The Tony Awards were presented June 11 in New York City. The awards honor plays presented in the theater area of New York known as Broadway.
The musical play “Dear Evan Hansen” won six awards. It tells the story of a lonely high school student. He falsely tells people he was the friend of another student who has killed himself.
The play won Tonys for best musical, best leading actor and best featured actress in a musical.
Tony awards are also given to writers, directors and designers. Others who work “behind the scenes,” like stage managers, are not nominated for awards. But without them, plays could not be performed.
VOA recently talked to some stage managers about their work.
The job requires them to spend a lot of time looking at video camera images. They also usually wear a headset that lets them hear and be heard by members of the cast and crew.
“Good evening ladies and gentlemen. Welcome back from dinner. The call is half hour. Half hour please. This is your half hour call.”
Ira Mont is the stage manager of the long-running musical “Cats.”
“I like to think of a stage manager as the chief operations officer of the corporation that is the show.”
Karyn Meek is production stage manager for another Tony-nominated play -- the musical “Natasha, Pierre & The Great Comet of 1812.”
“I would call us the hub of the wheel. We are the person in charge of communication across all departments and also management and to the cast as well. During the show, we are in charge of making sure the lights happen, the set moves, sound happens, all the things; we are the person who’s controlling all of that, as well as somebody who’s backstage supervising the crew.”
Donald Fried is the stage manager of the Tony-nominated play “Sweat,” written by Lynn Nottage. He says the stage manager becomes involved with the play long before it is performed.
“Everything begins and ends with the script. I gotta read the script, read it several times. Once, just to read it as a person, not as a stage manager or an artist or anything. Just to have an initial emotional feeling for it. Then, I go back in and I read Lynn’s stage directions so that I know what would happen light-wise, how she envisions the props, how she envisions the set moving, people entering and exiting, whether or not they’re changing costumes.”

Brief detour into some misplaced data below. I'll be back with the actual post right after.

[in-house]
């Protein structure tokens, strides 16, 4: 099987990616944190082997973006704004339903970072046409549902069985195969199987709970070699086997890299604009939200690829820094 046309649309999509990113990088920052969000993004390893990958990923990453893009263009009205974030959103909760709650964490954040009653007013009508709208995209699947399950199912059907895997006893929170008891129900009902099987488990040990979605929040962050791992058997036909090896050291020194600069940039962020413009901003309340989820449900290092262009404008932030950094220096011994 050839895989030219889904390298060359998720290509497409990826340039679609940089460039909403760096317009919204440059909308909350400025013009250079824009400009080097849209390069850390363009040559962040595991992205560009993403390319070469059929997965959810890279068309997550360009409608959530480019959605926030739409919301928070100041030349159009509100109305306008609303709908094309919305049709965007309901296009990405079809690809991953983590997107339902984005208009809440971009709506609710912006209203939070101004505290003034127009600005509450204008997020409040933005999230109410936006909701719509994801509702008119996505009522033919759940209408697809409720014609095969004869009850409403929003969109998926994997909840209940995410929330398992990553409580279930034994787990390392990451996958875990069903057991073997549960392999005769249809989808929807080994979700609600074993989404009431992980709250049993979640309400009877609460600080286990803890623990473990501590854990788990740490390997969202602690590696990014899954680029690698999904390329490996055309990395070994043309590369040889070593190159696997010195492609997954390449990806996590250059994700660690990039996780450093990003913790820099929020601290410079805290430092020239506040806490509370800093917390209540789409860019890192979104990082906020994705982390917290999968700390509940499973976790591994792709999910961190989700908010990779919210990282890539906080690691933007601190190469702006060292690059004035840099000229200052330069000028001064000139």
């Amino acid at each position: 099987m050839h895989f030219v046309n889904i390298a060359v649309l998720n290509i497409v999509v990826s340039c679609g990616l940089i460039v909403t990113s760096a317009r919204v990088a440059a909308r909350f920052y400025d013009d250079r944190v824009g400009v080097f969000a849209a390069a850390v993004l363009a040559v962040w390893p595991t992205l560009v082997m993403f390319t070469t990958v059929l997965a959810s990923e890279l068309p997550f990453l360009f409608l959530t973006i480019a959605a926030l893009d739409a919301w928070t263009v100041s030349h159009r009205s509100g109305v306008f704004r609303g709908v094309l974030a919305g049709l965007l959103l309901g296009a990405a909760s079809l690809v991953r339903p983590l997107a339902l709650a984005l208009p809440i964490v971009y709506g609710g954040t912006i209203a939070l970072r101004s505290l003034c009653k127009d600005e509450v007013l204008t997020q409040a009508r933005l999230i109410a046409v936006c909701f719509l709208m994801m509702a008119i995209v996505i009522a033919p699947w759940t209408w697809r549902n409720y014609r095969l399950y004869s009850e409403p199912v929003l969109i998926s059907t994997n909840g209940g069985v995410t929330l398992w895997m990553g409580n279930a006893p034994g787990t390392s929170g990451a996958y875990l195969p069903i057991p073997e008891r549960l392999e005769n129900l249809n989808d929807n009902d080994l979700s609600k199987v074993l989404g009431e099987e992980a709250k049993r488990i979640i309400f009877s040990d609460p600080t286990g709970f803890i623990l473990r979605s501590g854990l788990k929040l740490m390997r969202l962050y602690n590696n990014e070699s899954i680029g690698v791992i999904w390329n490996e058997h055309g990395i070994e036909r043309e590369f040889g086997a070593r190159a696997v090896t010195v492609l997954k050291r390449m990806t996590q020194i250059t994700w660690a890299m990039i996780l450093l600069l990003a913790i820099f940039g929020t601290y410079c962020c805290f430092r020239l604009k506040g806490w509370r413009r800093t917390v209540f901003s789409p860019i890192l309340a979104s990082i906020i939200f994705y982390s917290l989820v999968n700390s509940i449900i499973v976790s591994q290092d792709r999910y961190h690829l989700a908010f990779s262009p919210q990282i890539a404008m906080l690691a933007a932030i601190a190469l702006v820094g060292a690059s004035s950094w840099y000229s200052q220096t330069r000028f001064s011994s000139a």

The stage manager is especially busy in the half hour before a performance begins.
Karyn Meek has climbed a ladder to a place high above the stage. In the play she is managing, actors perform throughout the theater, so she needs a high place from which to watch them. She follows a musical score, with notes showing all of the many lighting and technical cues.
Meek calls hundreds of sound and tech cues for each performance.
Many stage managers began their Broadway careers doing other things -- Karyn Meek was a costume designer, Donald Fried was a dancer and Ira Mont was an actor. Mont used to hear crowds cheer for his performances. But as a stage manager he does not. However, he told VOA he would not want to do anything else.
“I don’t expect or look for praise or acknowledgement. I am here to support the shows I work on and the actors who do them, and that’s what gives me the joy. And I’m very fortunate to have had a 30-year career in a profession that is not easy to get into and is not easy to stay in. I’m a lucky guy.”
And Broadway is also lucky to have its stage managers.
I’m Caty Weaver.
VOA Correspondent Jeff Lunden reported this story from New York. Christopher Jones-Cruise adapted the report for Learning English. Caty Weaver was the editor.
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Words in This Story
scene – n. a division of an act in a play during which the action takes place in a single place without a break in time
cast – n. the actors in a play, film or television show
hub – n. the central and most active part or place
envision – v. to think of (something that you believe might exist or happen in the future); to picture (something) in your mind
prop – n. an object that is used by a performer or actor or that is used to create a desired effect in a scene on a stage, in a movie, etc.
costume – n. the clothes that are worn by someone (such as an actor) who is trying to look like a different person or thing
matinee – n. a play, movie, etc., that is performed or shown in the afternoon
rehearse – v. to prepare for a public performance of a play, a piece of music, etc., by practicing the performance
cue – n. a word, phrase, or action in a play, movie, etc., that is a signal for a performer to say or do something
backstage – n. behind the stage of a theater
acknowledgement – n. the act of praising or thanking someone for an action or achievement
fortunate – adj. having good luck; enjoying good fortune